EPF vs PPF vs VPF vs NPS : Tax Benefits, Interest Rates, Pros & Cons

July 21st, 2017 , , Leave a comment

Last updated on July 21st, 2017 at 03:55 pm

Employees Provident Fund (EPF), Public Provident Fund (PPF), Voluntary Provident Fund (VPF), and National Pension Scheme (NPS) are very popular for retirement savings because of their numerous features like low risk and tax benefits. However, being similar in nature, people often find it confusing to pick between them. Hence an analysis that compares and contrasts their features, benefits, and drawbacks is important.

EPF vs VFP vs PPF vs NPS:

Eligibility

EPF – It is open to salaried employees in India.
VPF – It is open to salaried employees in India.
PPF – It is open to anyone except NRIs (salaried or non-salaried)
NPS – It is open to all citizens of India.

Contribution

EPF
Employee contribution: 12% of basic salary plus dearness allowance.
Employer contribution: Same 12% as employee (of the 12%, 8.33% goes towards pension, and 3.67% goes to EPF)
VPF
Employee contribution: No fixed amount. However, it must be more than the 12% required for EPF.
Employer contribution: The employer is not obligated to contribute anything.
PPF
Investor contribution: Minimum of Rs.500 to maximum of Rs.1,50,000 in one financial year.
Employer contribution: Nil.
NPS
Employee contribution: Minimum of Rs.6000 per year. There’s no maximum limit.
Employer contribution: Nil.

Investment Period

EPF – Up to retirement or resignation (whichever is earlier).
VPF – Up to retirement or resignation (whichever is earlier).
PPF – 15 years (You can extend it in blocks of 5 years.)
NPS – Up to retirement (contribution not allowed post the age of 60).

Interest Rate

EPF – 8.65% (It is decided for each financial year by the Government of India.)
VPF – 8.65% (same as EPF interest rate)
PPF8.10%
NPS – No fixed interest rates. They vary between 12% to 14% based on the scheme chosen by the individual.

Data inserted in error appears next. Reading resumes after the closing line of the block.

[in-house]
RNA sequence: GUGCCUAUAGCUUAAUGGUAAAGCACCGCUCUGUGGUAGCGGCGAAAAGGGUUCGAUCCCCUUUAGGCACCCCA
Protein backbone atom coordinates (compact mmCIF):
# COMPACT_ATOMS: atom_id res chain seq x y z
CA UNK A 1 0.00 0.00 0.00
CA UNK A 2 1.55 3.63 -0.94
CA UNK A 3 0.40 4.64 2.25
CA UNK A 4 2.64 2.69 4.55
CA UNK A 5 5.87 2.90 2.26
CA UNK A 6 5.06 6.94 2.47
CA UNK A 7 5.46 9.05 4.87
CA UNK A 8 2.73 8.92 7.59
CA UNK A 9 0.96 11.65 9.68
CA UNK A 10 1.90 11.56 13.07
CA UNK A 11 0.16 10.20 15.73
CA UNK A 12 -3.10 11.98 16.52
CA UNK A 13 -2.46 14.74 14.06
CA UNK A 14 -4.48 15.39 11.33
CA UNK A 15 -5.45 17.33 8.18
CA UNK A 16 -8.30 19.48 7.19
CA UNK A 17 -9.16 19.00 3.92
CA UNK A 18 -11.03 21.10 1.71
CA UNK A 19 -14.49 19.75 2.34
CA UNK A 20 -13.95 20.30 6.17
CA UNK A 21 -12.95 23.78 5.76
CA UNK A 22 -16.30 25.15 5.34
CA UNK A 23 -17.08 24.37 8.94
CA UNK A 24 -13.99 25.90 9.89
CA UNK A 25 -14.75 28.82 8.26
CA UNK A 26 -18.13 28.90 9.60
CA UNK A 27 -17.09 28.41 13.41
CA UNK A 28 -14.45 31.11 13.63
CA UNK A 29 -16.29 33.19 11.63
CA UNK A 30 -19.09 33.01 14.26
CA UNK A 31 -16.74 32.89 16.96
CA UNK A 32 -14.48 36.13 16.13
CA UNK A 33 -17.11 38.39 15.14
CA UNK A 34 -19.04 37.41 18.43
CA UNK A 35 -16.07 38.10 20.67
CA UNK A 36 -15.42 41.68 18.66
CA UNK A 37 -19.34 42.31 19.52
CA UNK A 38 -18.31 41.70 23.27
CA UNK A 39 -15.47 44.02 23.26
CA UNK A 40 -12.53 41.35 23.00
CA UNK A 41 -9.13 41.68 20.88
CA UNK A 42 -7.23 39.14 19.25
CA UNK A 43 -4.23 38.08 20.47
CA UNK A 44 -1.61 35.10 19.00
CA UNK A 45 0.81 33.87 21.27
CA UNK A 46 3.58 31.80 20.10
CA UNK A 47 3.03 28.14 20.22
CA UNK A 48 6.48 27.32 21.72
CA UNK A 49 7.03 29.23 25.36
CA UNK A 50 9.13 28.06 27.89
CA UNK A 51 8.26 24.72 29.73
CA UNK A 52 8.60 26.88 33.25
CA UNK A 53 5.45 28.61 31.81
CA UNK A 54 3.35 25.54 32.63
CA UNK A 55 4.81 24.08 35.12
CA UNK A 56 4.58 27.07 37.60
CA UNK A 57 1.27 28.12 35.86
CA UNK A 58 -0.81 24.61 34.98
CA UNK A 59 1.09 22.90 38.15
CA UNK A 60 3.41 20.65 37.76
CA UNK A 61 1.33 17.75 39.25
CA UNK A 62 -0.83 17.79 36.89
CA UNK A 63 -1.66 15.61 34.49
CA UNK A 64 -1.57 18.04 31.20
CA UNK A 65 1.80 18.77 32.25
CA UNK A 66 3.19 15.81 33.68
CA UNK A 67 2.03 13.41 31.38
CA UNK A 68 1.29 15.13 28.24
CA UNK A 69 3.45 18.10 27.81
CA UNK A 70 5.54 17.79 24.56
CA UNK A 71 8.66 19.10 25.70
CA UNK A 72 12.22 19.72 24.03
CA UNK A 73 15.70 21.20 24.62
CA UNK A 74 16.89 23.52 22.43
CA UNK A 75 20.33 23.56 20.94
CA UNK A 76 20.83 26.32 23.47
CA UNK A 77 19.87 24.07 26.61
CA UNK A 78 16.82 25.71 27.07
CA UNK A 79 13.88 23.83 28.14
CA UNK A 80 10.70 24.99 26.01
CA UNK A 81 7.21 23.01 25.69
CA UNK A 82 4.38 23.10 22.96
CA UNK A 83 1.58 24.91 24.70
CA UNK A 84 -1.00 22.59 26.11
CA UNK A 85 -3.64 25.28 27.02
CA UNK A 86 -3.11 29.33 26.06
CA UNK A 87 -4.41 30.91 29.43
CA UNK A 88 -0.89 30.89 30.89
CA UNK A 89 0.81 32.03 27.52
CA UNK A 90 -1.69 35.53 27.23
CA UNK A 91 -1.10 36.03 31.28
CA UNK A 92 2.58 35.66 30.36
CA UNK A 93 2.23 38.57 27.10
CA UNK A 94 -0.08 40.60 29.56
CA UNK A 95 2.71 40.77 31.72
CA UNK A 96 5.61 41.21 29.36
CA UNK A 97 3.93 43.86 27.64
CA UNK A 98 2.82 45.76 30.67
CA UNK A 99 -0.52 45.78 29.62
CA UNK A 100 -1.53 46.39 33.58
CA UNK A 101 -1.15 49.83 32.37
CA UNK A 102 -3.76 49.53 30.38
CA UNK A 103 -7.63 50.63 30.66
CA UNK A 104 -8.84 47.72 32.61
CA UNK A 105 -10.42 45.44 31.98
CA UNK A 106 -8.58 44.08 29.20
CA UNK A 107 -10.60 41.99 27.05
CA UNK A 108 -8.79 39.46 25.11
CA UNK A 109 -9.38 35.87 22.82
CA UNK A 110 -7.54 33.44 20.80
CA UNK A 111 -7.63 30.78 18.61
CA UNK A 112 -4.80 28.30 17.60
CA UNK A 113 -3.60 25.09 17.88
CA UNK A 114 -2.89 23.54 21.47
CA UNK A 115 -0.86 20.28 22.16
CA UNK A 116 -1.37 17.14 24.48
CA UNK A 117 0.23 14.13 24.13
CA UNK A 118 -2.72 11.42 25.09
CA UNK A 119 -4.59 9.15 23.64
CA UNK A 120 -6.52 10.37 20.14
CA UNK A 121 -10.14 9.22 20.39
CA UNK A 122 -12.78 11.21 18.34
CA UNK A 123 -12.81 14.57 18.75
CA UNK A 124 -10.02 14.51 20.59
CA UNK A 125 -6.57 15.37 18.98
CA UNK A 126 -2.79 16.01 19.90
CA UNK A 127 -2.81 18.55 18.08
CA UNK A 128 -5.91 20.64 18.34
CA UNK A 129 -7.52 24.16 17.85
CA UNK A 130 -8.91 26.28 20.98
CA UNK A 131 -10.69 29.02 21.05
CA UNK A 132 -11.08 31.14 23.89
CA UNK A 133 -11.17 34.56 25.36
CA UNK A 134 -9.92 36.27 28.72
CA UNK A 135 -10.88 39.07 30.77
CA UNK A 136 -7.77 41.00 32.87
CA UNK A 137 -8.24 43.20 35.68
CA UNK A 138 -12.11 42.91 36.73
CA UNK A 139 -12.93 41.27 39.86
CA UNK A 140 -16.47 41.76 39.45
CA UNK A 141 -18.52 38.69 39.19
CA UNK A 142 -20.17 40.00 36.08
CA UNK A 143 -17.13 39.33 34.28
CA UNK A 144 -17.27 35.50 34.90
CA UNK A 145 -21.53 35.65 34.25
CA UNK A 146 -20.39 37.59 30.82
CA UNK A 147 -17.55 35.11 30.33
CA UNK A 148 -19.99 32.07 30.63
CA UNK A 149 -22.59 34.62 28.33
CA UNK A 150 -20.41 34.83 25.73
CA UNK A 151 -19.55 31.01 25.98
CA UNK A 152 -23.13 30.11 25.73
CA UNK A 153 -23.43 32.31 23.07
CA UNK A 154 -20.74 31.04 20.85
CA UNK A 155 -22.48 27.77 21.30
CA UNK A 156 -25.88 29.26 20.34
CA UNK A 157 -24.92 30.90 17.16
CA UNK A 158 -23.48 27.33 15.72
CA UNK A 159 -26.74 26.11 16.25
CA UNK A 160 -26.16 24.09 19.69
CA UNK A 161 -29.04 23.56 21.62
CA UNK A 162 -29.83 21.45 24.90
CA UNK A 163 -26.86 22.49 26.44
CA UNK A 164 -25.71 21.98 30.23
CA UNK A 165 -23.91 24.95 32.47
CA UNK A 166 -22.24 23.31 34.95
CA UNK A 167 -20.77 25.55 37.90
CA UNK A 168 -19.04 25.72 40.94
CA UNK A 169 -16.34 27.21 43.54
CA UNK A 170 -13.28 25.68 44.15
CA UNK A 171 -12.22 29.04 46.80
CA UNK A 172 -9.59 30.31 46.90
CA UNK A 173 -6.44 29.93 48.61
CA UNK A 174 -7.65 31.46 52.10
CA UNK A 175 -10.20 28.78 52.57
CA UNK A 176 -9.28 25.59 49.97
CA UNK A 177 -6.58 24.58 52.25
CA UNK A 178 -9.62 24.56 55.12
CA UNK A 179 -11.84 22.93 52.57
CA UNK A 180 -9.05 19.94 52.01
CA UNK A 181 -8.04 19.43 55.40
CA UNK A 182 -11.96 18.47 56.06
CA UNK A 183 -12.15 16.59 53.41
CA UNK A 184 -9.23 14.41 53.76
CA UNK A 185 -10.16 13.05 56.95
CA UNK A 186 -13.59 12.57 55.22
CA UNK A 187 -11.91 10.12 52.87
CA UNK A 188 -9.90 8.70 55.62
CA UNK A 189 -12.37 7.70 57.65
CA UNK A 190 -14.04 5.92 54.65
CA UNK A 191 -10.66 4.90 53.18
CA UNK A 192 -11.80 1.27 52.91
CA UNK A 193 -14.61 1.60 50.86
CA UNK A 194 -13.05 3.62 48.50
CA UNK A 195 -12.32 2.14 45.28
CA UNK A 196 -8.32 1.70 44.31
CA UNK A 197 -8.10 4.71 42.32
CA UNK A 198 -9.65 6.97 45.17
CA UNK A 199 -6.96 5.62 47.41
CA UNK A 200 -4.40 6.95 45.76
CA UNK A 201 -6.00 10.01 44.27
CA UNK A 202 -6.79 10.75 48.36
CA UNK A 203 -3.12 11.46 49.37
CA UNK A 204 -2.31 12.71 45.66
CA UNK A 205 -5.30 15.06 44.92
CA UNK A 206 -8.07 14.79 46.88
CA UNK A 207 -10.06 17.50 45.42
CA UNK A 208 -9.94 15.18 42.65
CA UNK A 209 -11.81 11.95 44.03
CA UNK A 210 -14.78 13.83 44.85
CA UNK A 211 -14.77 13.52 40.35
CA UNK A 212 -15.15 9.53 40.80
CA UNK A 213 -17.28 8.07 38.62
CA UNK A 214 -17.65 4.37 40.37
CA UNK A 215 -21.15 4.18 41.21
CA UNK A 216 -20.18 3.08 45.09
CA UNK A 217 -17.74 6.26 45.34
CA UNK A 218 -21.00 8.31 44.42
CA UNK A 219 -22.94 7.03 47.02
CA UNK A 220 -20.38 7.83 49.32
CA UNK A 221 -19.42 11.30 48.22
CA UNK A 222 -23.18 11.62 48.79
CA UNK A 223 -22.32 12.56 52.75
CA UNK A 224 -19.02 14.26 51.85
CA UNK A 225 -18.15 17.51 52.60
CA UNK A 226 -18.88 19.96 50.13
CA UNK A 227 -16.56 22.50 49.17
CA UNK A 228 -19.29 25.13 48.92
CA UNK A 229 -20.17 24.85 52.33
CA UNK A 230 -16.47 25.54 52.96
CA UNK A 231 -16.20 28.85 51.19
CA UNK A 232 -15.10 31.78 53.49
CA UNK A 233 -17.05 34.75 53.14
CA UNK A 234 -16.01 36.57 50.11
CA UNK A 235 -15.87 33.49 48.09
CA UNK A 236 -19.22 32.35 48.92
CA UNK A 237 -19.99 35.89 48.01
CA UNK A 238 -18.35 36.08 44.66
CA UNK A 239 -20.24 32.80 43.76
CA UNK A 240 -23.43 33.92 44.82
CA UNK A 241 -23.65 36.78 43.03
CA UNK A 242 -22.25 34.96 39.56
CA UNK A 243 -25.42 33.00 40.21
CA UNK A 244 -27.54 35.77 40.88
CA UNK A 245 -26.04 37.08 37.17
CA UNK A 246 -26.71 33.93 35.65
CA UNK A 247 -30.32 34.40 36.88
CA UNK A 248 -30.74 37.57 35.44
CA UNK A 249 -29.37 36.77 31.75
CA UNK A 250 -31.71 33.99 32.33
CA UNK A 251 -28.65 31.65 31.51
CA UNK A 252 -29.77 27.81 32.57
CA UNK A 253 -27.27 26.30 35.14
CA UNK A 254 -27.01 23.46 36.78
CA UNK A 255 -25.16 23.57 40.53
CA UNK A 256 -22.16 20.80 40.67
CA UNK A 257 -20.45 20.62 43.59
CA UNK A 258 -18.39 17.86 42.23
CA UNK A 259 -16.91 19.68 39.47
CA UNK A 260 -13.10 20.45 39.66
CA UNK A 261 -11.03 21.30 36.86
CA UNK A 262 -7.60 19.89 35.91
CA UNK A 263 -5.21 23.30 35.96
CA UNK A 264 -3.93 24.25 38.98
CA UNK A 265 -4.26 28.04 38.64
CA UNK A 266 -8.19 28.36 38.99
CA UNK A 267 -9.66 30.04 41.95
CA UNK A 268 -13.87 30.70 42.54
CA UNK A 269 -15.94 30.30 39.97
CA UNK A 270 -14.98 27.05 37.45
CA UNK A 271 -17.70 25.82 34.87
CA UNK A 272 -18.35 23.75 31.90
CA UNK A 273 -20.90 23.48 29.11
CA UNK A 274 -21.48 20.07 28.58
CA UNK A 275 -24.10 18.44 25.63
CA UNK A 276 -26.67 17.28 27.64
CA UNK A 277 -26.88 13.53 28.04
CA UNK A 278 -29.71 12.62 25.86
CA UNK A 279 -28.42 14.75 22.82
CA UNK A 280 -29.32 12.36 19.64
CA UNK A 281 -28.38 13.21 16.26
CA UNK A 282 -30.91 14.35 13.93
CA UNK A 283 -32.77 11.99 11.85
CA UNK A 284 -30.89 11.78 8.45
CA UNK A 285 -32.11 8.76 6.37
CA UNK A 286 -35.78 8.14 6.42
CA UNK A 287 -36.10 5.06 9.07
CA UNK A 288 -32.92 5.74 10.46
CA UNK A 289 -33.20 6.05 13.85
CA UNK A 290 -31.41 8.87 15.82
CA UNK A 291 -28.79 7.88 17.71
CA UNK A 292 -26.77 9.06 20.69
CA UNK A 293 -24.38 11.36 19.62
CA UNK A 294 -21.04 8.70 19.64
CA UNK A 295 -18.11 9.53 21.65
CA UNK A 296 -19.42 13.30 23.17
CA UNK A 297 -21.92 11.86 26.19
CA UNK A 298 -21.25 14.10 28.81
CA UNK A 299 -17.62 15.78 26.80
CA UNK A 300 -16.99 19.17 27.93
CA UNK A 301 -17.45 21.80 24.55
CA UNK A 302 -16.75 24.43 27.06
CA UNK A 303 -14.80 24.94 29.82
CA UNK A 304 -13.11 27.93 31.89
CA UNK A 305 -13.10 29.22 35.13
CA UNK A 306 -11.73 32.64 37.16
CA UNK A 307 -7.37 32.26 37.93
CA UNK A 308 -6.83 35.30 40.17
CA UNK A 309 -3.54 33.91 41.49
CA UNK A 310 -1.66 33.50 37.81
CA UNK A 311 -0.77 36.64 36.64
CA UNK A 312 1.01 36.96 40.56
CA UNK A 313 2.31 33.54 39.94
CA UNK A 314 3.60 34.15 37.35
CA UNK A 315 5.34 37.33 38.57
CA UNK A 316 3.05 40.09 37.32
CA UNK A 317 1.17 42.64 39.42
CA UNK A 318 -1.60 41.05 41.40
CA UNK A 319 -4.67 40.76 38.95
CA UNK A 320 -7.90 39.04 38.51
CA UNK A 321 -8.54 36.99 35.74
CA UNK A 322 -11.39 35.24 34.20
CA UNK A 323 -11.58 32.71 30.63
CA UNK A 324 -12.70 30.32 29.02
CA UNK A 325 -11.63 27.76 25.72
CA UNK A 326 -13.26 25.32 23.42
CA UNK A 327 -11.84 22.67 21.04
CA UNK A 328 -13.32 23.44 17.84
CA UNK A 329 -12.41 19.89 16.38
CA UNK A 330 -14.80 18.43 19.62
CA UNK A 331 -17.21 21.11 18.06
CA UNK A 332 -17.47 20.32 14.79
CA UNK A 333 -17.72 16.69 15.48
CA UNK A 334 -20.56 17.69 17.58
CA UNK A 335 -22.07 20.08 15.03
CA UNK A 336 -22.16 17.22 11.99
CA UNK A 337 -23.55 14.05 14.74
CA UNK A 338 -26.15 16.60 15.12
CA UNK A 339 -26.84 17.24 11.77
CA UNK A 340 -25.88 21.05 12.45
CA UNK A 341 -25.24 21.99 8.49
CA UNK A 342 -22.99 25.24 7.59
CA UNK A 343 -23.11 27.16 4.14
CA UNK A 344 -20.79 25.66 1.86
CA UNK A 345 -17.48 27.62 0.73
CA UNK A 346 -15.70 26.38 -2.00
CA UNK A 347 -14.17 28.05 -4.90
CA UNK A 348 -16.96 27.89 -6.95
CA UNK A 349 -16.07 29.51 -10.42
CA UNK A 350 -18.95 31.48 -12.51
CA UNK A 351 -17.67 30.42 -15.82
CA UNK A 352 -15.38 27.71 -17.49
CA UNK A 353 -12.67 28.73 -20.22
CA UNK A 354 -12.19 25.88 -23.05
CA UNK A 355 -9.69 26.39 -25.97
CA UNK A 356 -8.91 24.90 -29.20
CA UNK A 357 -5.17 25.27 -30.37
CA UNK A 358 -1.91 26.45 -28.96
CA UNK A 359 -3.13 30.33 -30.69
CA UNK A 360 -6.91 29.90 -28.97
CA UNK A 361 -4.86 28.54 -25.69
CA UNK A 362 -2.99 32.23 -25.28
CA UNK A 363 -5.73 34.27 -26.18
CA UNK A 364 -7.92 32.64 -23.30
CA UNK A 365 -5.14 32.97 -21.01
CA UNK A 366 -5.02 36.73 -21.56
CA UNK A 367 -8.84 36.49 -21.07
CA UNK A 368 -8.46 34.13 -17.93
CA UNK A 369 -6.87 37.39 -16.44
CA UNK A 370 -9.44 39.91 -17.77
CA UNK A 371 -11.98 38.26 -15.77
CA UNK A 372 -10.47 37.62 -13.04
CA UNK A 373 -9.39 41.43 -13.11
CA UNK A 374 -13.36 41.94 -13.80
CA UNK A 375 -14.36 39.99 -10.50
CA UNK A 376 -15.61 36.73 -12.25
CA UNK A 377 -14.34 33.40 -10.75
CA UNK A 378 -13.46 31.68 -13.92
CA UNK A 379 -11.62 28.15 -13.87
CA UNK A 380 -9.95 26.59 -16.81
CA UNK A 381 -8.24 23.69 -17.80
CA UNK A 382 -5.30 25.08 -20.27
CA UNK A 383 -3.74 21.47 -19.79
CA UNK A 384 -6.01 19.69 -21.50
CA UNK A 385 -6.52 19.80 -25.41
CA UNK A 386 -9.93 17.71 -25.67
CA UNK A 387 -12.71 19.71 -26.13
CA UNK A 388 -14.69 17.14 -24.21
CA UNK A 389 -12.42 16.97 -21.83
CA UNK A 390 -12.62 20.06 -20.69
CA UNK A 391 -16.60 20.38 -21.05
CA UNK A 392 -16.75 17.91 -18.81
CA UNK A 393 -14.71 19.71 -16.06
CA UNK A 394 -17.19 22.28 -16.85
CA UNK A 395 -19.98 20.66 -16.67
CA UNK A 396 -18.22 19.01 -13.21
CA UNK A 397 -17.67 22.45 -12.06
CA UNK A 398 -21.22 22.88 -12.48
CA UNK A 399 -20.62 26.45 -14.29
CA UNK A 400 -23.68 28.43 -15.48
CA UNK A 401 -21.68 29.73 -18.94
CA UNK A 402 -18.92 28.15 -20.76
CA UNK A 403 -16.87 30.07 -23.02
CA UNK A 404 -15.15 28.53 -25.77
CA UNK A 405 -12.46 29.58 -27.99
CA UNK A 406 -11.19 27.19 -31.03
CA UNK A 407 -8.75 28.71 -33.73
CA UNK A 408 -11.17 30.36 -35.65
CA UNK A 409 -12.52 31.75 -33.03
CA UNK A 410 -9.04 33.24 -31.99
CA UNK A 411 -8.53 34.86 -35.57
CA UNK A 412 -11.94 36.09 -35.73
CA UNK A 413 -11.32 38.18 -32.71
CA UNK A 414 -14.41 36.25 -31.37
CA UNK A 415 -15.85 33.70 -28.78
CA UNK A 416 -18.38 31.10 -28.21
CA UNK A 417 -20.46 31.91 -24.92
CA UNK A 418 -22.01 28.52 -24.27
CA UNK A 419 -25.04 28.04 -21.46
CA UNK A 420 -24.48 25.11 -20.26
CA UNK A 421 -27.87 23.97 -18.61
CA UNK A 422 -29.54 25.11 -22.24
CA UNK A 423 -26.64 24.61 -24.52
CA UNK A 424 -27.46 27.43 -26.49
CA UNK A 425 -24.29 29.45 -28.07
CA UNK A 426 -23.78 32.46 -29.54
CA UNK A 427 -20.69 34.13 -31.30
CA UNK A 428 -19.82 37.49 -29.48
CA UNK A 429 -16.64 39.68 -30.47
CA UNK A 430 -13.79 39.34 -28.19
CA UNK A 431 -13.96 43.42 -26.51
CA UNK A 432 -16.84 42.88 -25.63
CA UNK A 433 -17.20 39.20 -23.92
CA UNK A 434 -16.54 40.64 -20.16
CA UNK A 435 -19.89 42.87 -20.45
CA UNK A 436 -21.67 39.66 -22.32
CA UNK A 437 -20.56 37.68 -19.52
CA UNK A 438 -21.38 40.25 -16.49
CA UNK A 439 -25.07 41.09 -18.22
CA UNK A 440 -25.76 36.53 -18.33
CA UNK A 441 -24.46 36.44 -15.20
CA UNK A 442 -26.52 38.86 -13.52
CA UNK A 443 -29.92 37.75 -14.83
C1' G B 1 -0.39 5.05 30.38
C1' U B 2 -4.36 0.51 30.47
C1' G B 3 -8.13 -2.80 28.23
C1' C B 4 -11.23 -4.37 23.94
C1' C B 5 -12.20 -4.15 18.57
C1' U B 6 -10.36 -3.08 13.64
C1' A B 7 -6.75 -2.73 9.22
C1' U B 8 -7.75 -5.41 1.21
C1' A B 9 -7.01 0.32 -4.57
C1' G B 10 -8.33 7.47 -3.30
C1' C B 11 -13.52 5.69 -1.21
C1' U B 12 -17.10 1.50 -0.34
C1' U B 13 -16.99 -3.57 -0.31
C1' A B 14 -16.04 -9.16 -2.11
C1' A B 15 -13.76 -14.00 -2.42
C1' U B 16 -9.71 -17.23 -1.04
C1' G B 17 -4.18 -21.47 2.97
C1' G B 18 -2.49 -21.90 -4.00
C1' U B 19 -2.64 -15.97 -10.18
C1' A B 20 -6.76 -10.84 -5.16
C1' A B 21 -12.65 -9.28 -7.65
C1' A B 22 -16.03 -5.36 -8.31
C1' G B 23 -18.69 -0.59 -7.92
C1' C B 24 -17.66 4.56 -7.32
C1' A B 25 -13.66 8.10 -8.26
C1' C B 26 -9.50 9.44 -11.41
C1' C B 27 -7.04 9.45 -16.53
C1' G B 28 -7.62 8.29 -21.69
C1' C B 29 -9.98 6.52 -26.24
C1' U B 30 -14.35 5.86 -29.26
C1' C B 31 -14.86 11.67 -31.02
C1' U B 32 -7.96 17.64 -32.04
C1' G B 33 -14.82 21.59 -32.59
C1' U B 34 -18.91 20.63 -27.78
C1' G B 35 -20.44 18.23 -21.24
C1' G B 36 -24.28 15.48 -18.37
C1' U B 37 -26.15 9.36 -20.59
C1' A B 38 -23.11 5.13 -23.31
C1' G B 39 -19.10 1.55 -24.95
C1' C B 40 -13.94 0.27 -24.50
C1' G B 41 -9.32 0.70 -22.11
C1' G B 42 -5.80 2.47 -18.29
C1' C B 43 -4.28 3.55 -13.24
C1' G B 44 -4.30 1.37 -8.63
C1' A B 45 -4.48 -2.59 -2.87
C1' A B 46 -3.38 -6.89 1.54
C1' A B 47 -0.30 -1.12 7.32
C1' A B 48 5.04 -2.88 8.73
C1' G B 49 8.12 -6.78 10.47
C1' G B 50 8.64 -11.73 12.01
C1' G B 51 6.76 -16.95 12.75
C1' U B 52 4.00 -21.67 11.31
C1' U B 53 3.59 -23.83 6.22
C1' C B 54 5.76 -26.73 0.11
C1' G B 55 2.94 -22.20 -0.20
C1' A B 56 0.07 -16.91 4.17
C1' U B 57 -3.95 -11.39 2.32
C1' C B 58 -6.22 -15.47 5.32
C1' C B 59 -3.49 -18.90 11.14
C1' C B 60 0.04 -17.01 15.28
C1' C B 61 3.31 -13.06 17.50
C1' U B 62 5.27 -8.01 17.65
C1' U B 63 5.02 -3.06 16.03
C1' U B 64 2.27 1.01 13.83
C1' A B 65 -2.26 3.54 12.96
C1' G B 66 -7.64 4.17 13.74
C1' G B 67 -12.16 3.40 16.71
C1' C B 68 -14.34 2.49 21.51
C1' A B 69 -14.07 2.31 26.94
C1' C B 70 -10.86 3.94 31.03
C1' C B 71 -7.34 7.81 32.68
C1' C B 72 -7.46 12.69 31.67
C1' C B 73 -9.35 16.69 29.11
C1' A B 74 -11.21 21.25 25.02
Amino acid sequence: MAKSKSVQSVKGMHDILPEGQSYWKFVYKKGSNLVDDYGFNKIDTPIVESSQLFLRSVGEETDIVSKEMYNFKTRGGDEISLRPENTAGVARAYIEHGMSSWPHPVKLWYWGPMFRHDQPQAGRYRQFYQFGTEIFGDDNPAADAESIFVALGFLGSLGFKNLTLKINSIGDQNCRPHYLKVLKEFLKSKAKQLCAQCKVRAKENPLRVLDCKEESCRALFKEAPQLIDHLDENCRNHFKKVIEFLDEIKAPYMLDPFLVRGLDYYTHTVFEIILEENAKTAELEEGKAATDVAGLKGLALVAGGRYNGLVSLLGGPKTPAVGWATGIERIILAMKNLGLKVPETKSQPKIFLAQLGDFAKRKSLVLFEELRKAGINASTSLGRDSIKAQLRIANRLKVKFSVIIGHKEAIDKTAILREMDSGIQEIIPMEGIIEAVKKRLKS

Tax Benefits

  • EPF
    • Tax benefit on investment: Up to Rs.1 Lakh per year under Sec 80C.
    • Tax benefit on maturity: Maturity amount is exempt from tax after continuous service of 5 or more years.
  • VPF
    • Tax benefit on investment: Up to Rs.1 Lakh per year under Sec 80C.
    • Tax benefit on maturity: Maturity amount is exempt from tax after continuous service of 5 or more years.
  • PPF
    • Tax benefit on investment: Up to Rs. 1.5 Lakh per year under Sec 80C.
    • Tax benefit on maturity: Maturity amount is exempt from tax.
  • NPS
    • Tax benefit on investment: Up to Rs. 1.5 Lakh per year under Sec 80C, Rs 50,000 under Section 80C(1B), this benefit and over and above 1.5 Lakh. Hence, maximum tax benefit Rs 2 Lakhs.
    • Tax benefit on maturity: The amount used to purchase annuity is not taxed. However, annuity income is taxed in the year of receipt. Lump-sum withdrawal in excess of 40% is taxable.

Withdrawal Facilities

EPF – You can make complete or partial withdrawals for specific purposes subject to certain rules. Withdrawals made before completing 5 years of continuous service are taxable.
VPF – You can make complete or partial withdrawals for specific purposes subject to certain rules. Withdrawals made before completing 5 years of continuous service are taxable.
PPF – Partial withdrawals are allowed from the 7th year.
NPS – The withdrawal rules are very rigid. You can withdraw only 20% before retirement.

Loan Facilities

EPF – Loan facilities are available.
VPF – Loan facilities are available.
PPF – You can take loans against the balance in your account between the 3rd and 6th financial year.
NPS – No loan facility available.

Purchase of Annuity

EPF – Not mandatory.
VPF – Not mandatory.
PPF – Not mandatory.
NPS – Mandatory, because it is a pension scheme.

Conclusion

  • EPF and VPF are good options for salaried employees. They offer safe investments with sufficient liquidity. EPF is mandatory for most salaried employees.
  • VPF offers the opportunity to invest greater amounts than EPF.
  • PPF is a good option for non-salaried people. It is a safe, long-term investment.
  • NPS offers higher returns but very little liquidity. Hence it is good for people who lack investment discipline.

Study all the pros and cons of each scheme carefully. And keep in mind your particular requirements.

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